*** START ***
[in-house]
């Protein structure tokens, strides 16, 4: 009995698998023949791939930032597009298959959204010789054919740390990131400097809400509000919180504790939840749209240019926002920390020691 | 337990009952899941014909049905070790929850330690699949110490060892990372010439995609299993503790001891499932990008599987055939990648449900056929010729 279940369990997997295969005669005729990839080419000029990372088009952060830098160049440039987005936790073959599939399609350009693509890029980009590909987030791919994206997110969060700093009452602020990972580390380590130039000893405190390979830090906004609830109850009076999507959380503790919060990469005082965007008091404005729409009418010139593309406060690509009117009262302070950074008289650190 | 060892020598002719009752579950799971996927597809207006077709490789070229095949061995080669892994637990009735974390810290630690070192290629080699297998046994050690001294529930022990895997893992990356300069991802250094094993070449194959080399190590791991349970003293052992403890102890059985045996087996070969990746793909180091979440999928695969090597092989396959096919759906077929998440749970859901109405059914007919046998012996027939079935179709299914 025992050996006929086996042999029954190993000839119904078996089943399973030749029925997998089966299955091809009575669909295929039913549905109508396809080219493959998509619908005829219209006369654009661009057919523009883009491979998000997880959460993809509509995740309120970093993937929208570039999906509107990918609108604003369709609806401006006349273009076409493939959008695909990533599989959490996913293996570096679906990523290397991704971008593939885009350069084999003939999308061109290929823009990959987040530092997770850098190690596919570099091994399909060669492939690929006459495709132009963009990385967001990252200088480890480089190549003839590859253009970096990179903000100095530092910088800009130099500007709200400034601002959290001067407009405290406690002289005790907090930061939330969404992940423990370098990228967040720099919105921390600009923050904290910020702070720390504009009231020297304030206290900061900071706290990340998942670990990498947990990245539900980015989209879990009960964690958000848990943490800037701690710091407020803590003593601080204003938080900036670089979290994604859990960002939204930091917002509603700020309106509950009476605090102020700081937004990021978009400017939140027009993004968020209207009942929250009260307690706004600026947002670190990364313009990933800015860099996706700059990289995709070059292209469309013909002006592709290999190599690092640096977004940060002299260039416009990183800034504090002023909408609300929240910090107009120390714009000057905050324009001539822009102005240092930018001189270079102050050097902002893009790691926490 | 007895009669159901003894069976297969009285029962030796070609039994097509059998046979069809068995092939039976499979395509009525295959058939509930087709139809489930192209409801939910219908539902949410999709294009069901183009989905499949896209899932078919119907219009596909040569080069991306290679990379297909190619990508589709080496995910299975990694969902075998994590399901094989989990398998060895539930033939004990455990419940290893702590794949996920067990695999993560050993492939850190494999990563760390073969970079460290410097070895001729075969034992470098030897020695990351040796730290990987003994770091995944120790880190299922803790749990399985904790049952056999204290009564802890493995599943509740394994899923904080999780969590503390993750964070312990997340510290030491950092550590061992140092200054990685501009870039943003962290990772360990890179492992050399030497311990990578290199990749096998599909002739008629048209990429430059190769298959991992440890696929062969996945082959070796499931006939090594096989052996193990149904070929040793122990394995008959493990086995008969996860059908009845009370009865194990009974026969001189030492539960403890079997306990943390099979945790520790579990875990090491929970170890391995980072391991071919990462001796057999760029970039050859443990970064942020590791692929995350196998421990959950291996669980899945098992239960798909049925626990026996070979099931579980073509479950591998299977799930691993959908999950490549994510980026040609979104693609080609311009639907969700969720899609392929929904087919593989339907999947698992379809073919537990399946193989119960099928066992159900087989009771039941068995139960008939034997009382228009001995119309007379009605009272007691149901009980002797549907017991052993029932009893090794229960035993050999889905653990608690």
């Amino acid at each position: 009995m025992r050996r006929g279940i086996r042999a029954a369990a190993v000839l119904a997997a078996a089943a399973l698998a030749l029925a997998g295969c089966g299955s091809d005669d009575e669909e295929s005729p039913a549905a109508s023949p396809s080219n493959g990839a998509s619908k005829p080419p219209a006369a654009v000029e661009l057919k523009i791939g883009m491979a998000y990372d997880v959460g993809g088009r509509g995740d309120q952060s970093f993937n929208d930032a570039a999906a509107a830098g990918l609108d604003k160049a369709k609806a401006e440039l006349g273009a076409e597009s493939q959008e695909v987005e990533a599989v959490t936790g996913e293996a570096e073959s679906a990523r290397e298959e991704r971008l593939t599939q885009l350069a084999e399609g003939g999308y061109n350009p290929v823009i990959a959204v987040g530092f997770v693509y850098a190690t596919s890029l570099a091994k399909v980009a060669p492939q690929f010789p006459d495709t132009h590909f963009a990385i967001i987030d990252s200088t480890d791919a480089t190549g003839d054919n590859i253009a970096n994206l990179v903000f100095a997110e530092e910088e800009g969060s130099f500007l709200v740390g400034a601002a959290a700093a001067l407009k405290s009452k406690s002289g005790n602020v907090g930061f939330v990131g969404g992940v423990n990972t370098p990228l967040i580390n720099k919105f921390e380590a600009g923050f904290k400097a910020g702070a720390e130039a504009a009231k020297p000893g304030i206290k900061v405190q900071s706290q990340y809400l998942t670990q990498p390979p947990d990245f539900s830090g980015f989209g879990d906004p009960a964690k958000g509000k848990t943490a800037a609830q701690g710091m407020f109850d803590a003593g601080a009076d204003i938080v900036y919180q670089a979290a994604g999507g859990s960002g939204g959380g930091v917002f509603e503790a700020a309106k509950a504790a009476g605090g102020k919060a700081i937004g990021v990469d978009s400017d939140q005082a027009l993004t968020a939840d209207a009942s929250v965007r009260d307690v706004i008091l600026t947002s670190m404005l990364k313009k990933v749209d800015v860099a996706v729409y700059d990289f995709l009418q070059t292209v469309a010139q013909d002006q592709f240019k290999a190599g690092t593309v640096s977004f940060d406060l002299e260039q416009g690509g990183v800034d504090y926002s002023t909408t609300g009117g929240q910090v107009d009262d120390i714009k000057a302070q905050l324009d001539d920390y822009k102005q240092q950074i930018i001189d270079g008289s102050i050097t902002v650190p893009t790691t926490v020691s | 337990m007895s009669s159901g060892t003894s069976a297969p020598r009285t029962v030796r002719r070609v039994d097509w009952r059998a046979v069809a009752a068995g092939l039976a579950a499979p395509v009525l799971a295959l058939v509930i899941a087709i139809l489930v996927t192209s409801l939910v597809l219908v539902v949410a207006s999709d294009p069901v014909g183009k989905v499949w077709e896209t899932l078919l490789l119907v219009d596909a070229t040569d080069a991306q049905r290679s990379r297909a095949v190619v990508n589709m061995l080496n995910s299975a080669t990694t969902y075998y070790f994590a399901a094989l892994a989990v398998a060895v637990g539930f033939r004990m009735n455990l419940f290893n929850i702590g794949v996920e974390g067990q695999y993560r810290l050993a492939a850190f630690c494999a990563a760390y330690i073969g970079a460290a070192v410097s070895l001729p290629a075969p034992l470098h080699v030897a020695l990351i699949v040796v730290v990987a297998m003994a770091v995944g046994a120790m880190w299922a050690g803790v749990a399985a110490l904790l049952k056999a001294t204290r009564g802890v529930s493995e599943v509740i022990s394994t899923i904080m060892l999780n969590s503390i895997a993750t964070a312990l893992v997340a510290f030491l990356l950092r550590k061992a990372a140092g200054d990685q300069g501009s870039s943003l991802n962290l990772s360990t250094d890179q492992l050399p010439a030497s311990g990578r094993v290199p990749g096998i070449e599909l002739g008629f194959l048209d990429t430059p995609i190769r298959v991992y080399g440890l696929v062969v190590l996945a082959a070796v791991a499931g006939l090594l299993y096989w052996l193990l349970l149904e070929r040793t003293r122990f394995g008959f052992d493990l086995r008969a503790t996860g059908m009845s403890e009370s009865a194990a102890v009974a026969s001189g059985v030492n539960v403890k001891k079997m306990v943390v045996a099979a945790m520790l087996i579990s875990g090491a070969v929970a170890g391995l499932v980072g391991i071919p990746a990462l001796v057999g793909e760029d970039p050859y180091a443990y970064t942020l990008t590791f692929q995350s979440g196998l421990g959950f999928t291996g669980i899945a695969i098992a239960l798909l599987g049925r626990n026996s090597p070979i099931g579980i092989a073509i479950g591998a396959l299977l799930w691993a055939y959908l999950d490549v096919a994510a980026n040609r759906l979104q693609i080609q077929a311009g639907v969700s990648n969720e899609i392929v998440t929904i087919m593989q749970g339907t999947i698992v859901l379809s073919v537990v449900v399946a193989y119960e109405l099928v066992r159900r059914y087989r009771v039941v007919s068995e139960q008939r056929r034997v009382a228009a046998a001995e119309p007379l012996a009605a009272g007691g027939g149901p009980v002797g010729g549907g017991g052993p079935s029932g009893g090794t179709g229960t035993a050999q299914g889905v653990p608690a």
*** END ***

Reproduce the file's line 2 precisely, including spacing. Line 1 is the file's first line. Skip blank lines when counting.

């Protein structure tokens, strides 16, 4: 009995698998023949791939930032597009298959959204010789054919740390990131400097809400509000919180504790939840749209240019926002920390020691 | 337990009952899941014909049905070790929850330690699949110490060892990372010439995609299993503790001891499932990008599987055939990648449900056929010729 279940369990997997295969005669005729990839080419000029990372088009952060830098160049440039987005936790073959599939399609350009693509890029980009590909987030791919994206997110969060700093009452602020990972580390380590130039000893405190390979830090906004609830109850009076999507959380503790919060990469005082965007008091404005729409009418010139593309406060690509009117009262302070950074008289650190 | 060892020598002719009752579950799971996927597809207006077709490789070229095949061995080669892994637990009735974390810290630690070192290629080699297998046994050690001294529930022990895997893992990356300069991802250094094993070449194959080399190590791991349970003293052992403890102890059985045996087996070969990746793909180091979440999928695969090597092989396959096919759906077929998440749970859901109405059914007919046998012996027939079935179709299914 025992050996006929086996042999029954190993000839119904078996089943399973030749029925997998089966299955091809009575669909295929039913549905109508396809080219493959998509619908005829219209006369654009661009057919523009883009491979998000997880959460993809509509995740309120970093993937929208570039999906509107990918609108604003369709609806401006006349273009076409493939959008695909990533599989959490996913293996570096679906990523290397991704971008593939885009350069084999003939999308061109290929823009990959987040530092997770850098190690596919570099091994399909060669492939690929006459495709132009963009990385967001990252200088480890480089190549003839590859253009970096990179903000100095530092910088800009130099500007709200400034601002959290001067407009405290406690002289005790907090930061939330969404992940423990370098990228967040720099919105921390600009923050904290910020702070720390504009009231020297304030206290900061900071706290990340998942670990990498947990990245539900980015989209879990009960964690958000848990943490800037701690710091407020803590003593601080204003938080900036670089979290994604859990960002939204930091917002509603700020309106509950009476605090102020700081937004990021978009400017939140027009993004968020209207009942929250009260307690706004600026947002670190990364313009990933800015860099996706700059990289995709070059292209469309013909002006592709290999190599690092640096977004940060002299260039416009990183800034504090002023909408609300929240910090107009120390714009000057905050324009001539822009102005240092930018001189270079102050050097902002893009790691926490 | 007895009669159901003894069976297969009285029962030796070609039994097509059998046979069809068995092939039976499979395509009525295959058939509930087709139809489930192209409801939910219908539902949410999709294009069901183009989905499949896209899932078919119907219009596909040569080069991306290679990379297909190619990508589709080496995910299975990694969902075998994590399901094989989990398998060895539930033939004990455990419940290893702590794949996920067990695999993560050993492939850190494999990563760390073969970079460290410097070895001729075969034992470098030897020695990351040796730290990987003994770091995944120790880190299922803790749990399985904790049952056999204290009564802890493995599943509740394994899923904080999780969590503390993750964070312990997340510290030491950092550590061992140092200054990685501009870039943003962290990772360990890179492992050399030497311990990578290199990749096998599909002739008629048209990429430059190769298959991992440890696929062969996945082959070796499931006939090594096989052996193990149904070929040793122990394995008959493990086995008969996860059908009845009370009865194990009974026969001189030492539960403890079997306990943390099979945790520790579990875990090491929970170890391995980072391991071919990462001796057999760029970039050859443990970064942020590791692929995350196998421990959950291996669980899945098992239960798909049925626990026996070979099931579980073509479950591998299977799930691993959908999950490549994510980026040609979104693609080609311009639907969700969720899609392929929904087919593989339907999947698992379809073919537990399946193989119960099928066992159900087989009771039941068995139960008939034997009382228009001995119309007379009605009272007691149901009980002797549907017991052993029932009893090794229960035993050999889905653990608690």